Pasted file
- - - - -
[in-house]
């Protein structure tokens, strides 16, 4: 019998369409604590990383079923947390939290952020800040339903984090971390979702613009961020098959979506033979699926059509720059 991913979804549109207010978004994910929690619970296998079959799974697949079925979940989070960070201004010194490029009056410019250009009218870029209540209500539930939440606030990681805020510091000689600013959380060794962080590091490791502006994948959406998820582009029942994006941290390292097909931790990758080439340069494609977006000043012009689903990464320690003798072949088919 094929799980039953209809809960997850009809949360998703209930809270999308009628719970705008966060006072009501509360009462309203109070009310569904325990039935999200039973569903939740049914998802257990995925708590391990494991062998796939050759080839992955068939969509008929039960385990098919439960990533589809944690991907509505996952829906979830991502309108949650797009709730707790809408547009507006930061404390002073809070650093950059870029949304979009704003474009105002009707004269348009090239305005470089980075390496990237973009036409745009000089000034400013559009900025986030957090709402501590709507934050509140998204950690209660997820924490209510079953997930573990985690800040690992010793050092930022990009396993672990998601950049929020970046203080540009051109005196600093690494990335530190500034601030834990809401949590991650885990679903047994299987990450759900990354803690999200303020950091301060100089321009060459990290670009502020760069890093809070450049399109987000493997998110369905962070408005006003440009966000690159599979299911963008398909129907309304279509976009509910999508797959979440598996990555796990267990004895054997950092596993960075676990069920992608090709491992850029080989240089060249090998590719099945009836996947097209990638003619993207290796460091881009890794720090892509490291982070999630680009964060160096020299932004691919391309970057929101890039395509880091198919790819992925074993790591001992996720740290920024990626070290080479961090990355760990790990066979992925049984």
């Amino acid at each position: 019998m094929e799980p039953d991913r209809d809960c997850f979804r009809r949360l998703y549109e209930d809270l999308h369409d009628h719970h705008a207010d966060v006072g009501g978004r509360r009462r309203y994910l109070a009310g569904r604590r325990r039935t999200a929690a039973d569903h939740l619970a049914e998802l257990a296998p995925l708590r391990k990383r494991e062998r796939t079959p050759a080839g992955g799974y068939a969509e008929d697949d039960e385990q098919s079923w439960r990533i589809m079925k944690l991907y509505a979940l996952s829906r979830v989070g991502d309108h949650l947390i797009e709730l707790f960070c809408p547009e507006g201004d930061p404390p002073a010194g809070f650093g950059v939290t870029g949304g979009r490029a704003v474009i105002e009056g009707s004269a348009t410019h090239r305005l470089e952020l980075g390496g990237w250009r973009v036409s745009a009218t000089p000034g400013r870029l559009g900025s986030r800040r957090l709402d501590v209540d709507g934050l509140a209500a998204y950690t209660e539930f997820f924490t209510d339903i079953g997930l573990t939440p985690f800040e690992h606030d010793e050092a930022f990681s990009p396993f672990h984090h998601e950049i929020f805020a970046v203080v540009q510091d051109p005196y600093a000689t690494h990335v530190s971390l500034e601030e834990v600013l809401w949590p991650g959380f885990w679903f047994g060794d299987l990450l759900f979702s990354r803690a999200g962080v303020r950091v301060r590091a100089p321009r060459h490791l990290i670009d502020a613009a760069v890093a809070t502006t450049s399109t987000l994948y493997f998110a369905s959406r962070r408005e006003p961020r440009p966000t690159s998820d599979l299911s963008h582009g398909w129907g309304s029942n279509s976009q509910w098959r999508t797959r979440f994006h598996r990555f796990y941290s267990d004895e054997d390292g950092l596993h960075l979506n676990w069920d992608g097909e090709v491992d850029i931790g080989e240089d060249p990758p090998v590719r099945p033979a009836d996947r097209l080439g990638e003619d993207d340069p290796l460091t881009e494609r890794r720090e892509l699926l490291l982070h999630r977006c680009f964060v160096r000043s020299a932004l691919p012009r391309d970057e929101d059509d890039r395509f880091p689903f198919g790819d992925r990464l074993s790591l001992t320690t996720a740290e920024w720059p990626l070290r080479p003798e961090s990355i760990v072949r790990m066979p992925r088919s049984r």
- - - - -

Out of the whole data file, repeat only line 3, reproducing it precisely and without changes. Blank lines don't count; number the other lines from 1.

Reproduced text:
């Amino acid at each position: 019998m094929e799980p039953d991913r209809d809960c997850f979804r009809r949360l998703y549109e209930d809270l999308h369409d009628h719970h705008a207010d966060v006072g009501g978004r509360r009462r309203y994910l109070a009310g569904r604590r325990r039935t999200a929690a039973d569903h939740l619970a049914e998802l257990a296998p995925l708590r391990k990383r494991e062998r796939t079959p050759a080839g992955g799974y068939a969509e008929d697949d039960e385990q098919s079923w439960r990533i589809m079925k944690l991907y509505a979940l996952s829906r979830v989070g991502d309108h949650l947390i797009e709730l707790f960070c809408p547009e507006g201004d930061p404390p002073a010194g809070f650093g950059v939290t870029g949304g979009r490029a704003v474009i105002e009056g009707s004269a348009t410019h090239r305005l470089e952020l980075g390496g990237w250009r973009v036409s745009a009218t000089p000034g400013r870029l559009g900025s986030r800040r957090l709402d501590v209540d709507g934050l509140a209500a998204y950690t209660e539930f997820f924490t209510d339903i079953g997930l573990t939440p985690f800040e690992h606030d010793e050092a930022f990681s990009p396993f672990h984090h998601e950049i929020f805020a970046v203080v540009q510091d051109p005196y600093a000689t690494h990335v530190s971390l500034e601030e834990v600013l809401w949590p991650g959380f885990w679903f047994g060794d299987l990450l759900f979702s990354r803690a999200g962080v303020r950091v301060r590091a100089p321009r060459h490791l990290i670009d502020a613009a760069v890093a809070t502006t450049s399109t987000l994948y493997f998110a369905s959406r962070r408005e006003p961020r440009p966000t690159s998820d599979l299911s963008h582009g398909w129907g309304s029942n279509s976009q509910w098959r999508t797959r979440f994006h598996r990555f796990y941290s267990d004895e054997d390292g950092l596993h960075l979506n676990w069920d992608g097909e090709v491992d850029i931790g080989e240089d060249p990758p090998v590719r099945p033979a009836d996947r097209l080439g990638e003619d993207d340069p290796l460091t881009e494609r890794r720090e892509l699926l490291l982070h999630r977006c680009f964060v160096r000043s020299a932004l691919p012009r391309d970057e929101d059509d890039r395509f880091p689903f198919g790819d992925r990464l074993s790591l001992t320690t996720a740290e920024w720059p990626l070290r080479p003798e961090s990355i760990v072949r790990m066979p992925r088919s049984r």